Taken together, these studies suggest that SA could have the function of a short-term memory for UV-B (as well as for other biotic and abiotic stresses) that may transfer the information to a long-term memory by setting active epigenetic marks on defense genes. However, more studies are required because the experimental design of different studies are non-coherent and the UV treatments and SA concentrations used were often unnaturally intense.

DNA Damage by UV

Exposure to UV causes DNA damage including double strand breaks (Ries et al., 2000) and absorption of UV-B by DNA can induce the formation of covalent bonds between adjacent pyrimidines, giving rise to cyclobutane pyrimidine dimers (CPDs) which cannot be recognized by RNA and DNA polymerase resulting in blockage of gene transcription and DNA replication (Figure 1F; Jansen et al., 1998). Evolutionary conserved DNA repair pathways involve chromatin modifications and remodeling to correct various DNA lesions including UV-induced damage (Schmidt and Jackson, 2013), which might link UV and epigenetic memory.

Light-dependent photolyases reverse pyrimidine dimerization and restore the native form of DNA (Jansen et al., 1998). The Arabidopsis uvr2-1 mutant which contains a lesion in the type II CPD photolyase PHR1 displays hypersensitivity to UV-B and loss of photorepair of CPDs (Landry et al., 1997), suggesting that a functional DNA repair system is crucial to maintain genome integrity and therefore enhance light induced stress tolerance. Elevated UV-B radiation strongly induces expression of photolyase PHR1 and a putative marker for recombination repair AtRAD1, and is accompanied by increased frequency of somatic homologous DNA recombination in Arabidopsis (Ries et al., 2000). Interestingly, in the progeny of UV-B exposed uvr2-1 plants, which lacks photoreactivation repair of CPDs, the frequency of homologous recombination was higher than the parent population, suggesting that the recombination process induced by UV-B might affect the genome stability of future generations (Ries et al., 2000).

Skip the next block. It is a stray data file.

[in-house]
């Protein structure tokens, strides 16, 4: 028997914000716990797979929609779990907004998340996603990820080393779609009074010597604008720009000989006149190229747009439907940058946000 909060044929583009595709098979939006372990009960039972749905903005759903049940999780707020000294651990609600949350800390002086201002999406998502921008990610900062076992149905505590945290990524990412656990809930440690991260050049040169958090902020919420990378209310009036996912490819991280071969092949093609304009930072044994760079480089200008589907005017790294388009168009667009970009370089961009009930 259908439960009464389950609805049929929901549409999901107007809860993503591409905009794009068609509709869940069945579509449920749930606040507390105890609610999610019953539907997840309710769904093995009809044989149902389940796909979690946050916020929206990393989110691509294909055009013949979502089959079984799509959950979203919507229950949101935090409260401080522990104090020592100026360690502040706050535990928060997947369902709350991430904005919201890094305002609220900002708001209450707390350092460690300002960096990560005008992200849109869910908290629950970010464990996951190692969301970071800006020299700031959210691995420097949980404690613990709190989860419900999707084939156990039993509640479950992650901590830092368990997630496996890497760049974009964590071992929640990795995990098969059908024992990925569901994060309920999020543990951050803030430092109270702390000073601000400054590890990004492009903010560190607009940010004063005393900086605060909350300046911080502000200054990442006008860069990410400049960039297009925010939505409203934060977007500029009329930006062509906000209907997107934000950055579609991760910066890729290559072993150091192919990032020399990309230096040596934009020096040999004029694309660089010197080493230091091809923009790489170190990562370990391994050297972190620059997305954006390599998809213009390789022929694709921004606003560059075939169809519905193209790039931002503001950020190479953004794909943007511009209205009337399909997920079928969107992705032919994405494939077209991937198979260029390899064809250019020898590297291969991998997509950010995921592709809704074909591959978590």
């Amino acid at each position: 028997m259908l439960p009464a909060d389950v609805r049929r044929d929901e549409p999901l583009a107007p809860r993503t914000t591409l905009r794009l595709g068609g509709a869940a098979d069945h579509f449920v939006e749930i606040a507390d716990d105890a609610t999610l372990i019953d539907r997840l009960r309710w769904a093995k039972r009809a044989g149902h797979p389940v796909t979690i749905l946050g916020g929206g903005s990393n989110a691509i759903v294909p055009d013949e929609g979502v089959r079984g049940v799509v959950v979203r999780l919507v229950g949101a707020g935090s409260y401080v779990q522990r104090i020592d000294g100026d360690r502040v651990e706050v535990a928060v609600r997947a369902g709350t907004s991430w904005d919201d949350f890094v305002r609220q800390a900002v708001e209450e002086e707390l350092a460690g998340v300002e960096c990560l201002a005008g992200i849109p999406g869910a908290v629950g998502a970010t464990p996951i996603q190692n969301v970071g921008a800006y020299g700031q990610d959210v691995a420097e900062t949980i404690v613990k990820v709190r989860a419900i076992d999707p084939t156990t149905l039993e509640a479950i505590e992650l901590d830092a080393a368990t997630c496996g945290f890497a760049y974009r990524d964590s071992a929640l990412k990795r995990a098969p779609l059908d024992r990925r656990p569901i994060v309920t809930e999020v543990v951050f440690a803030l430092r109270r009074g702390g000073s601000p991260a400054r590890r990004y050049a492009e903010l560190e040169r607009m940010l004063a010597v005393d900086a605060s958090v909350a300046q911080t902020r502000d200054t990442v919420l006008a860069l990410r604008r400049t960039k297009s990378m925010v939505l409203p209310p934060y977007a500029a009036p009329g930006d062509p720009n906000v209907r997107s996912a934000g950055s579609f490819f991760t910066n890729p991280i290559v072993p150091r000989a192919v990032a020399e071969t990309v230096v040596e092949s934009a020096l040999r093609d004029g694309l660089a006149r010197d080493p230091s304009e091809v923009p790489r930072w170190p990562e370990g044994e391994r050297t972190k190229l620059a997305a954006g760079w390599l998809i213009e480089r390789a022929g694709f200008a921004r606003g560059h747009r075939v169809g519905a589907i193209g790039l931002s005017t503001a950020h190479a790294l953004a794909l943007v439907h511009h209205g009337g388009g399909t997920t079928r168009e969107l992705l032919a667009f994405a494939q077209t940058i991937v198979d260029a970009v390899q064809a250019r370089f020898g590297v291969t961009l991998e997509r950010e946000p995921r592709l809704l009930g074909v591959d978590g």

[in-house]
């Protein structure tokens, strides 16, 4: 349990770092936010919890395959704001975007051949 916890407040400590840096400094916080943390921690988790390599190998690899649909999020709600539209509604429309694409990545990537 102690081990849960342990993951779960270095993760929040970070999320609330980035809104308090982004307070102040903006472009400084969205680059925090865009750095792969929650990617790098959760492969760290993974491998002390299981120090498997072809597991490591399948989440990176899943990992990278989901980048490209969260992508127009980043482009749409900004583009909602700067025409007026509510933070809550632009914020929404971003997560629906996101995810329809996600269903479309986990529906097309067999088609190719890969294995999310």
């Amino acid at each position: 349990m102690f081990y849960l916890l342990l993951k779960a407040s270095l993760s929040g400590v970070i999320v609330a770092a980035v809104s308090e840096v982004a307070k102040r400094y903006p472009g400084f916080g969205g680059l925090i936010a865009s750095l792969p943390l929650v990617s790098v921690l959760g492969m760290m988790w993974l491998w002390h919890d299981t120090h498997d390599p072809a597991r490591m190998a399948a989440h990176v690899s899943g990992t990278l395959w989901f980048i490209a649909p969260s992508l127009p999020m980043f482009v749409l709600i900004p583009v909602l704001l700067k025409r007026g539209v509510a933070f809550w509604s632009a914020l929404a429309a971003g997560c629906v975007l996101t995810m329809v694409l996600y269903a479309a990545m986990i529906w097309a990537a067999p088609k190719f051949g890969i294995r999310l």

The mismatch repair (MMR) system is known for its role in recognizing and correcting mispaired or unpaired DNA bases induced by UV radiation in bacteria, yeast, plants, and animals (Lario et al., 2011). MutS homolog (MSH) family proteins are involved in the repairing system, and recently it has been shown in human cells that H3K36me3 which is linked to actively transcribed genome regions facilitates DNA MMR by targeting the MMR machinery to chromatin during the cell cycle (Li et al., 2013a). Arabidopsis MSH2 and MSH6 (which are targets of E2F transcription factors involved in cell cycle regulation) and maize MSH family genes are up-regulated by UV-B, and are involved in repairing CPDs and in cell cycle regulation, suggesting that plant MSH family members are involved in a UV-B-induced DNA damage response pathway (Casati et al., 2006; Lario et al., 2011). However, the link between histone marks and plant MSH family during MMR is not known. Rice UV-damaged DNA binding protein homologs (UV-DDBs) have also been shown to specifically interact with E2F factors and are most abundant in proliferating tissues under UV radiation (Ishibashi et al., 2003).